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2023 Elections: How campaign spokespersons spread fake news to promote presidential candidates

On February 11, Fani Kayode, Nigeria’s former aviation minister and the Director, New Media of the All Progressive Congress (APC) Presidential Campaign Council, shared a disturbing false narrative suggesting Nigeria was about to experience another coup de tat. He had claimed, via his verified Twitter page with over one million followers, that Atiku Abubakar, the presidential candidate for the Peoples Democratic Party (PDP), had a secret meeting with army generals ahead of the general elections.

“Why would a presidential candidate be having secret meetings with soldiers 14 days before the election?” he said, conspicuously pushing a disturbing narrative without providing any evidence. “Is this meeting part of the wider agenda to disrupt the elections, destabilise the country, set us on fire, incite chaos and violence, provoke a coup d’etat and establish a new and unconstitutional order in our beloved country under the auspices of an ING?”

Fani Kayode swallows morsels of fake news

A few days later, after hours of grilling and interrogation by the Department of State Service (DSS), the former aviation minister retracted his statements and expressed regrets over his comment on possible collusion between some elements in the military and the presidential candidate of the PDP. He, however, declared that he would verify the source of such news next time before putting it out on his social media pages.

He might have shown remorse after Nigeria’s secret police challenged him, but such propagandistic claims are typical during elections. This year’s general election is not an exception. As Nigerians prepare for the forthcoming poll, information disorder appears to be the order of the day. Politicians have tooled fake news, false narratives, propaganda and hate speech to stay ahead of their opponents in the campaign spaces.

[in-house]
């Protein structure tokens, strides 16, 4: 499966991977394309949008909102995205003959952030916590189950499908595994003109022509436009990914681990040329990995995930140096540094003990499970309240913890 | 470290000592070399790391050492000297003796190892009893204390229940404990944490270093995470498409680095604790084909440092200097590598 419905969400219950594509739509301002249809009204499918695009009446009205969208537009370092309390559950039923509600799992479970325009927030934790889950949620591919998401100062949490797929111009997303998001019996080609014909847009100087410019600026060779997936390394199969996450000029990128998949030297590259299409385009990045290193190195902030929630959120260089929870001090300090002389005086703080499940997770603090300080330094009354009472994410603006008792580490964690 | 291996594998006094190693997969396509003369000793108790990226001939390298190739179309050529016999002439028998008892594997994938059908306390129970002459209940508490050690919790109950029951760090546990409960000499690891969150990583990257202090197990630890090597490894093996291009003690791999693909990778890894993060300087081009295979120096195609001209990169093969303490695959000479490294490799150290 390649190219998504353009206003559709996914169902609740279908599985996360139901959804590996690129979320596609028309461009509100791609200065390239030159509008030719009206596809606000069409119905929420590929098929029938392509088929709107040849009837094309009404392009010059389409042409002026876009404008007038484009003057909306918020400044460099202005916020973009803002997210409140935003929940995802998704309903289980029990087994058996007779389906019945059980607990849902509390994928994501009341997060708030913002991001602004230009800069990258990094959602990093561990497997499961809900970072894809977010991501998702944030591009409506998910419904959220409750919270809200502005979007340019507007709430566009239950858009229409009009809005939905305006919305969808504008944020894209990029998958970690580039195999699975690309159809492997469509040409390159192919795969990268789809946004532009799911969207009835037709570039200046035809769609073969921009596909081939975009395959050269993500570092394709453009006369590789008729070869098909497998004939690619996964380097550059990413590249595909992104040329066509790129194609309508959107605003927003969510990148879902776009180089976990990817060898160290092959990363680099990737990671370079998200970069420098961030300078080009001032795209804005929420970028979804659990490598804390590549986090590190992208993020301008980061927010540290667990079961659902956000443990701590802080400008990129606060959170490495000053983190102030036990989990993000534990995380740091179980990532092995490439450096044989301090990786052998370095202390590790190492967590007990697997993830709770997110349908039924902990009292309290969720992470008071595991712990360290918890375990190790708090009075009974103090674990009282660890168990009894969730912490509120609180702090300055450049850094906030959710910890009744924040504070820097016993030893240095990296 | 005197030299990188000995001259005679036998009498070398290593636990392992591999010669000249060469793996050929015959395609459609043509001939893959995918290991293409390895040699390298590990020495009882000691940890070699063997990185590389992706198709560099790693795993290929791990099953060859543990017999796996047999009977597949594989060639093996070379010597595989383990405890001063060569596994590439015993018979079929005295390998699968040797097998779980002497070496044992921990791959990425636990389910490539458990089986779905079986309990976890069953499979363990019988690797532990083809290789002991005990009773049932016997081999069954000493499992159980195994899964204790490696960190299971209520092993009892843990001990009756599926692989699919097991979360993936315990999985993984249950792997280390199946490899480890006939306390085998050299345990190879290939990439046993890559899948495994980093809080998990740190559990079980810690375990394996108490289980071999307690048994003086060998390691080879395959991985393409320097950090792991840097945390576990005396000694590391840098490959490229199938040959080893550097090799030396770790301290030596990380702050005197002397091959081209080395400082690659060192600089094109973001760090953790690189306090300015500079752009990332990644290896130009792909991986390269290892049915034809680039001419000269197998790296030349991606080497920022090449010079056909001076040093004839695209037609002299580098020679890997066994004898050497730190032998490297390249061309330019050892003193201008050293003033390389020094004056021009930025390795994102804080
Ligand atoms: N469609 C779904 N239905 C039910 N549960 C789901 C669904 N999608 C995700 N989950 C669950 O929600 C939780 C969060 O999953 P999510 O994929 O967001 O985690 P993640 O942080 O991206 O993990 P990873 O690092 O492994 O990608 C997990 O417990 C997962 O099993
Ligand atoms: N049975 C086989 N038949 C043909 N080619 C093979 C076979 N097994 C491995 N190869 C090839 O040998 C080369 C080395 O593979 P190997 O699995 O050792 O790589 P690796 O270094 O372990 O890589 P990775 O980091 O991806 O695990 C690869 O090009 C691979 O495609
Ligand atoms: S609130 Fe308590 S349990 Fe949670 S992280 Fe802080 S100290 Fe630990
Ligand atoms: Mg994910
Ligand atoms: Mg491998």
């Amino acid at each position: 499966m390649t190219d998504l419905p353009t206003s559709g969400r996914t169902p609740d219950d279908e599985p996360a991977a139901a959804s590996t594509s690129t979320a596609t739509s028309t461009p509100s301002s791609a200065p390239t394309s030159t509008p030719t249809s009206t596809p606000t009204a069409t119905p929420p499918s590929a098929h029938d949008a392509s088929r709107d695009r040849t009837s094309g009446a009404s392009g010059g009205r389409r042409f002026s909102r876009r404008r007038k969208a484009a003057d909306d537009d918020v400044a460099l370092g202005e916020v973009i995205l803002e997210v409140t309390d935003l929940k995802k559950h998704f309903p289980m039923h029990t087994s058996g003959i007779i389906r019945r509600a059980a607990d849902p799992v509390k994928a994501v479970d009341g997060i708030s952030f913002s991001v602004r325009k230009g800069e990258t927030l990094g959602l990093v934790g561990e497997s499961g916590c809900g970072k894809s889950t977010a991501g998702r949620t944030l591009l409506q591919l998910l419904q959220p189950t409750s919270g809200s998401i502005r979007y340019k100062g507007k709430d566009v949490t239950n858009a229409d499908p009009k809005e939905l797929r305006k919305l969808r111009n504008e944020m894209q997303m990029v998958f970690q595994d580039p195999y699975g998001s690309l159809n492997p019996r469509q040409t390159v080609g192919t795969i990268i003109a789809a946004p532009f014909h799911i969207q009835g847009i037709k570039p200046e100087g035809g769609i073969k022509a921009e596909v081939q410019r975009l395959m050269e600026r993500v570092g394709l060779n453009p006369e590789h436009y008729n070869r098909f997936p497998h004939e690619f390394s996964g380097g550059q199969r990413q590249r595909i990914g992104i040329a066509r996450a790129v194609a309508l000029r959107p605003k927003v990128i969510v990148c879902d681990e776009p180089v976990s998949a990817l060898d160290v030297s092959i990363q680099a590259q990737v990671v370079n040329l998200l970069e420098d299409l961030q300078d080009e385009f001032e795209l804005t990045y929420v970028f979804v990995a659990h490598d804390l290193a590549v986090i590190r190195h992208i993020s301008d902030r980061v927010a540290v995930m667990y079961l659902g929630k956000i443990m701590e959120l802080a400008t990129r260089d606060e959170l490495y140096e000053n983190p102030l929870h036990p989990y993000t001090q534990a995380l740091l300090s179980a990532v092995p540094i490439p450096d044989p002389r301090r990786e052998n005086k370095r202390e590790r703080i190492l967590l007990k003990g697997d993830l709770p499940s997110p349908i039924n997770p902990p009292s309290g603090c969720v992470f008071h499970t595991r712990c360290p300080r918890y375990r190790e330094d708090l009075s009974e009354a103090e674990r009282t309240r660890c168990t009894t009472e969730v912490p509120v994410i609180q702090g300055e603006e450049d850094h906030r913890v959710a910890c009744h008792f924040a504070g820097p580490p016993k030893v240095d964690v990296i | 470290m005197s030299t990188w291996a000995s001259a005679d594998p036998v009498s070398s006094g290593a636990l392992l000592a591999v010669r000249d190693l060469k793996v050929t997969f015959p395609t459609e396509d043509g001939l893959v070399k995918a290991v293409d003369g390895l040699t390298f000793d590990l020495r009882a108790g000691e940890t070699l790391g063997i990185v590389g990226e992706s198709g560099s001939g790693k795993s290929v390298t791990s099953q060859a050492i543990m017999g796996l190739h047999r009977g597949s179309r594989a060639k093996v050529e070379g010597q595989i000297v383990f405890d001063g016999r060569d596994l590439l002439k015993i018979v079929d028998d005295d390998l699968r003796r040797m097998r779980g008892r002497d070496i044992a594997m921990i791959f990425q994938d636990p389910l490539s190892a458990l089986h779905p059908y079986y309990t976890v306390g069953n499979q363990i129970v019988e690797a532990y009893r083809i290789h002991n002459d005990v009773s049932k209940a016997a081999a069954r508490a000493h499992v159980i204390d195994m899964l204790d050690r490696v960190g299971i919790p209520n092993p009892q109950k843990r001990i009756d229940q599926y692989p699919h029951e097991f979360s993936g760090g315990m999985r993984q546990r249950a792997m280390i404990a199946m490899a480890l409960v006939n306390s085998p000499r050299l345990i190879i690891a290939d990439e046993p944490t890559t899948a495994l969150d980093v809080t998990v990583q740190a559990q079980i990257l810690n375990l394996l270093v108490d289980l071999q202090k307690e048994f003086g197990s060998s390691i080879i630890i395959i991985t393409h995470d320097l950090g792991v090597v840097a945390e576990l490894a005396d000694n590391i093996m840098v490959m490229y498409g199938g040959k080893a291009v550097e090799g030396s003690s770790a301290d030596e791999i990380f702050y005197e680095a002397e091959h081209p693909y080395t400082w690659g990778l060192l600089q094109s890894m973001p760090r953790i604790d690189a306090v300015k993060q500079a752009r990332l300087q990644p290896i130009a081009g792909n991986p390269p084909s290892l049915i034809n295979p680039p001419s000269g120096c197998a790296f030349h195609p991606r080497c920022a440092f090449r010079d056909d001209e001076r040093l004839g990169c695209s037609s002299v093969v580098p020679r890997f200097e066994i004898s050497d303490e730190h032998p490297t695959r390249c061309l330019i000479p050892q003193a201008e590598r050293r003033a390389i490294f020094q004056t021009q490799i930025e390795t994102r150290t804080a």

Sadly, spokespersons of major political parties in Nigeria have also used social media to spread disinformation in favour of their presidential candidates, the Centre for Democracy and Development (CDD), a Nigerian non-profit organisation, revealed in a gazette titled “Online operations: Nigeria’s 2023 social media election campaigns.”

The CDD verdict is corroborated by this researcher’s online surveys of how influential election merchants demarket their opponents by spreading disturbing fake news, propaganda and cyberbullying. Fani Kayode is just an example, but he’s not alone.

Since 2019, a media war has occurred between Nigeria’s major political parties, the ruling All Progressive Congress (APC) and the Peoples Democratic Party (PDP). The ‘Atikulated’, supporters of Atiku Abubakar’s presidential ambition, and the ‘Batified’, the supporters of Bola Tinubu’s presidential bid, have now been joined by the ‘Obidients’, the followers of Peter Obi, the presidential candidate of the Labour Party, on the online battlefield towards the 2023 elections.

The battle line drawn among these three parties has been preoccupied with online threats, spreading lies and libellous claims about one another, an act punishable by the Nigerian statute. 

Many of such claims are what you might have consumed on social media that shaped your views about a party candidate. Let’s analyse some of them here.

Dino Melaye: “Shettima is a commander of bandits”

In July 2022, a picture of Kashim Shettima, the vice presidential candidate of the APC, dining with some five men wearing the look of herders. But it would soon be rumoured that the people Mr Shettima were dining with were members of Boko Haram, an Islamist terror group in Borno. At the time, Nigeria’s political vehicle had just zoomed off.

However, Nigerian fact-checkers would soon pass a verdict, noting that “there is no sufficient evidence to back the claim that the Senator was dining with alleged Boko Haram members as depicted in the viral photo.”

Meanwhile, in November 2022, Dino Melaye, PDP’s campaign spokesperson, rejuvenated the dead matter, saying Mr Shettima was a commander of bandits, Nigeria’s local terrorists. Mr Melaye did not provide evidence of Mr Shettima’s commandeering banditry involvement. He would instead base his narrative on the viral photo and the falsified claims around it.